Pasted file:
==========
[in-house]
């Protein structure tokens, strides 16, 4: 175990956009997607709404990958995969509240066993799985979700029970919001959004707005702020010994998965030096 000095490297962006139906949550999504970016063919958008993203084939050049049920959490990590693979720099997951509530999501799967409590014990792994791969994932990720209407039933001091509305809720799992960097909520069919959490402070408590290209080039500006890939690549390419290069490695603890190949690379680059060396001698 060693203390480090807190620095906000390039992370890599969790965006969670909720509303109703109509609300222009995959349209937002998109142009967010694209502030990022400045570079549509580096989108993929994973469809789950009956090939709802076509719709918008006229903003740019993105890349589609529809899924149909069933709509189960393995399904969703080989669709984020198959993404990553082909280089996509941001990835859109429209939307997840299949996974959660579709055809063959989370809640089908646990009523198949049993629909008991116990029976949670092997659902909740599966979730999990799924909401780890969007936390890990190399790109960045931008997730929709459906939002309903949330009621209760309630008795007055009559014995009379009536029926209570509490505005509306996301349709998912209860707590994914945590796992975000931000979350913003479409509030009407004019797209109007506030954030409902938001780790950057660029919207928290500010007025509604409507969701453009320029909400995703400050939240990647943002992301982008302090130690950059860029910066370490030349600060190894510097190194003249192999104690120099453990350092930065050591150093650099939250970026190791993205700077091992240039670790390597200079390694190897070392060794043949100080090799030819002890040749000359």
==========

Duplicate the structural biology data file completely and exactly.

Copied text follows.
[in-house]
């Protein structure tokens, strides 16, 4: 175990956009997607709404990958995969509240066993799985979700029970919001959004707005702020010994998965030096 000095490297962006139906949550999504970016063919958008993203084939050049049920959490990590693979720099997951509530999501799967409590014990792994791969994932990720209407039933001091509305809720799992960097909520069919959490402070408590290209080039500006890939690549390419290069490695603890190949690379680059060396001698 060693203390480090807190620095906000390039992370890599969790965006969670909720509303109703109509609300222009995959349209937002998109142009967010694209502030990022400045570079549509580096989108993929994973469809789950009956090939709802076509719709918008006229903003740019993105890349589609529809899924149909069933709509189960393995399904969703080989669709984020198959993404990553082909280089996509941001990835859109429209939307997840299949996974959660579709055809063959989370809640089908646990009523198949049993629909008991116990029976949670092997659902909740599966979730999990799924909401780890969007936390890990190399790109960045931008997730929709459906939002309903949330009621209760309630008795007055009559014995009379009536029926209570509490505005509306996301349709998912209860707590994914945590796992975000931000979350913003479409509030009407004019797209109007506030954030409902938001780790950057660029919207928290500010007025509604409507969701453009320029909400995703400050939240990647943002992301982008302090130690950059860029910066370490030349600060190894510097190194003249192999104690120099453990350092930065050591150093650099939250970026190791993205700077091992240039670790390597200079390694190897070392060794043949100080090799030819002890040749000359």